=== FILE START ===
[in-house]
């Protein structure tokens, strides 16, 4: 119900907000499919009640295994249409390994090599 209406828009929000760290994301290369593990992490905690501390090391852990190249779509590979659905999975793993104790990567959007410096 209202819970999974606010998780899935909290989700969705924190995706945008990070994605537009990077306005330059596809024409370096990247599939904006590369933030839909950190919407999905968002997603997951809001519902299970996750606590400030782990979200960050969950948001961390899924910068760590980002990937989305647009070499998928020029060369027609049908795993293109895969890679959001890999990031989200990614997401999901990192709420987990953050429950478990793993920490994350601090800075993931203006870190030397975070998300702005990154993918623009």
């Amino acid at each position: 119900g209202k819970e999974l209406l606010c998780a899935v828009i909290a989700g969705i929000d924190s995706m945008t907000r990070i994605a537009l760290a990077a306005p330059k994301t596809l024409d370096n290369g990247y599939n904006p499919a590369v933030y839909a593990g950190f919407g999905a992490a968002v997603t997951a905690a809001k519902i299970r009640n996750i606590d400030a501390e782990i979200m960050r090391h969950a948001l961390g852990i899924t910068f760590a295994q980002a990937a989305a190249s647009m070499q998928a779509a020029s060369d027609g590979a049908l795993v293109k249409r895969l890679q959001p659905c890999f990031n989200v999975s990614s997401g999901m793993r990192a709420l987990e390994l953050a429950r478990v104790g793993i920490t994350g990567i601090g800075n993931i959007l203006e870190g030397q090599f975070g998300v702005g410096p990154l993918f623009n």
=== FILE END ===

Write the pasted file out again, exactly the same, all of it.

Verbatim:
[in-house]
């Protein structure tokens, strides 16, 4: 119900907000499919009640295994249409390994090599 209406828009929000760290994301290369593990992490905690501390090391852990190249779509590979659905999975793993104790990567959007410096 209202819970999974606010998780899935909290989700969705924190995706945008990070994605537009990077306005330059596809024409370096990247599939904006590369933030839909950190919407999905968002997603997951809001519902299970996750606590400030782990979200960050969950948001961390899924910068760590980002990937989305647009070499998928020029060369027609049908795993293109895969890679959001890999990031989200990614997401999901990192709420987990953050429950478990793993920490994350601090800075993931203006870190030397975070998300702005990154993918623009």
């Amino acid at each position: 119900g209202k819970e999974l209406l606010c998780a899935v828009i909290a989700g969705i929000d924190s995706m945008t907000r990070i994605a537009l760290a990077a306005p330059k994301t596809l024409d370096n290369g990247y599939n904006p499919a590369v933030y839909a593990g950190f919407g999905a992490a968002v997603t997951a905690a809001k519902i299970r009640n996750i606590d400030a501390e782990i979200m960050r090391h969950a948001l961390g852990i899924t910068f760590a295994q980002a990937a989305a190249s647009m070499q998928a779509a020029s060369d027609g590979a049908l795993v293109k249409r895969l890679q959001p659905c890999f990031n989200v999975s990614s997401g999901m793993r990192a709420l987990e390994l953050a429950r478990v104790g793993i920490t994350g990567i601090g800075n993931i959007l203006e870190g030397q090599f975070g998300v702005g410096p990154l993918f623009n």